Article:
To stand a chance of meeting the net-zero ambitions of the Paris Agreement, a multi-pronged approach to curbing climate change is needed that permeates all sectors of our society and economy. Done well, this comprehensive approach will ensure a just transition.
COP26 was surely among the most anticipated of United Nations climate summits since they began in 1995. As the world’s leaders gathered in Glasgow in November 2021 to set out renewed plans for meeting the goals of the Paris Agreement, the window of opportunity to avert the most catastrophic of climate change’s impacts felt perilously small, even more so given that the pandemic delayed COP26 by a year.
As the summit closed, progress had been made towards the Paris Agreement’s goals, notably towards securing global net zero by mid-century and keeping 1.5°C within reach; and mobilising finance – from developed countries to developing countries and from across the private and public sector.
But the progress was not nearly enough. Climate change pledges presented by countries at COP26 would only limit global warming to 2.4°C. Certainly, this outcome is better than the 2.7-3.1°C in the absence of these pledges but it would nonetheless be disastrous (see Figure 1). A rise of just 2°C is described as spelling a ‘death sentence’ for vulnerable countries, and any increase beyond 1.5°C will trigger irreversible environmental and ecological damage, and huge economic costs.
Figure 1: Global greenhouse gas emissions and warming projections until 2100
Source: Climate Action Tracker, May 2021 briefing
Now parties must develop more ambitious plans, or nationally determined contributions (NDCs), for the next COP in Egypt in 2022 – a deadline brought forward from 2025. This provides some hope that the dream of 1.5°C can be kept alive.
Here we outline a selection of economic policy options that could support national and global efforts to meet the goals of the Paris Agreement, from investment in green innovation to carbon taxes. A firm eye is kept on the socio-economic impacts of both climate change and climate change action, one that is needed to ensure a fair transition to a greener future.
The economic impetus for action
In shaping climate policies, and defining their urgency, it is first worth surveying the impacts of global warming.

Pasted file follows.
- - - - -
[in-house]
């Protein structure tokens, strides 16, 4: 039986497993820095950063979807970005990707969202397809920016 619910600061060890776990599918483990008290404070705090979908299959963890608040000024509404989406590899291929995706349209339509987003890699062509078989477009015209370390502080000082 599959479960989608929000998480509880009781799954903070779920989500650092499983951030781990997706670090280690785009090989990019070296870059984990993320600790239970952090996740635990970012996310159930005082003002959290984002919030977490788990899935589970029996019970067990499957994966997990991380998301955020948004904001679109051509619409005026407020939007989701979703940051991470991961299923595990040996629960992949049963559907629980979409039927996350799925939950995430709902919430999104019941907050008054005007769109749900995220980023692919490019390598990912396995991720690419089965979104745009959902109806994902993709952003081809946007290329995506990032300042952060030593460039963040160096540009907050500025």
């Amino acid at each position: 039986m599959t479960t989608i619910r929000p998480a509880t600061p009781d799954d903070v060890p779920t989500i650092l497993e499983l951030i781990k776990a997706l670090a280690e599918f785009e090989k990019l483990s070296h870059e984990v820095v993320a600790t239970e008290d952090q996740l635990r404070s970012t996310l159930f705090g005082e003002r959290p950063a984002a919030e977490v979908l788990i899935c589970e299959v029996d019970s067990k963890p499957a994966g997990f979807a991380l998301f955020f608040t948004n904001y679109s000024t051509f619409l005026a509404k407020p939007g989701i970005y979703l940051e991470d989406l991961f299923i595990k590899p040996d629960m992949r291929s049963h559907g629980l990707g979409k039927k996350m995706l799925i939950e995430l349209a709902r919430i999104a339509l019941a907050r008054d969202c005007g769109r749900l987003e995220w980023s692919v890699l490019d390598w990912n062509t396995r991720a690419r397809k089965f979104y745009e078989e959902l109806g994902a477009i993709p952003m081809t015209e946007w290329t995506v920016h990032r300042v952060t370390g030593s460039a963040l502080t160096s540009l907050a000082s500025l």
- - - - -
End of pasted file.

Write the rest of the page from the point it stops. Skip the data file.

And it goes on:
The physical damages of climate change are already with us. If action to prevent this damage is insufficient, the harm to human wellbeing and the economy will only worsen and become costlier to fix.
Hurricanes, heatwaves and other weather extremes are taking lives and ruining livelihoods, with human activity to blame for the increasing frequency and severity of these hazards, as the latest Intergovernmental Panel on Climate Change (IPCC) report (2021) confirms.
To give a long list of very recent, and devastating, examples, in 2021, temperatures in the Pacific Northwest hit a record high of 46.6°C during a four-day heatwave, killing more than 200 people. Severe flooding was suffered across Western Europe, Ghana, Niger, India, Afghanistan and South Sudan, while drought and heatwaves hit Central Asia. Tropical Cyclone Seroja struck Indonesia and Haiti reeled from the effects of Hurricane Grace, hampering efforts to recover from a major earthquake that occurred just days earlier.
These disasters are set to increase in number and scale as temperatures rise, taking an obvious toll on human life and wellbeing. They also have effects on the economy that manifest themselves in different ways. First, there are the direct costs of a hazard. Housing, roads and crops may be damaged, which incur costs in terms of rebuilding or a decline in value, for example.
There are also indirect costs, which can be harder to measure. After an event, we may experience a slowdown in economic activity due to business interruption, disrupted transport networks (for example flooded roads or collapsed bridges) and disrupted supply chains. There are also macroeconomic impacts, whether increases in government debt, negative effects on stock markets or declines in GDP.
It is not only major disasters that have negative effects. Global warming is like a silent killer: average temperatures rise not because every day is a little hotter, but because the number of extremely hot days increases. One impact of more frequent and longer heatwaves is that crops are exposed to harmful temperatures and agricultural productivity falls, with grave implications for the rural poor and global food security. Temperatures above around 30°C are deemed to be harmful to corn, for example (Schlenker and Roberts, 2009).
Research even shows that high temperatures reduce workers’ productivity. Put simply, when daily maximum temperatures get too hot (over 32°C), workers in ‘outdoors’ industries, like agriculture and construction, go home early (Graff Zivin and Neidell, 2014). There are also suggestions that higher temperatures could affect people’s behaviour and decisions in other ways, by reducing their tolerance of risk and increasing their impatience. This has far-reaching implications for our investment decisions, not just financial ones, but whether we choose to invest in our health or children’s education, for example.
Climate change has major and costly health impacts that put healthcare systems under further strain. One study in Germany estimates that extreme heat leads to significantly more hospitalisations and deaths across the healthcare system (Karlsson and Ziebarth, 2018). Flooding is another major health risk. It presents immediate threats in the form of drowning or hypothermia, for example, and the trauma brought by flooding has been associated with heightened risk of mental health symptoms. In the UK, the costs of extreme weather events for the NHS are estimated to be £20.8 million annually.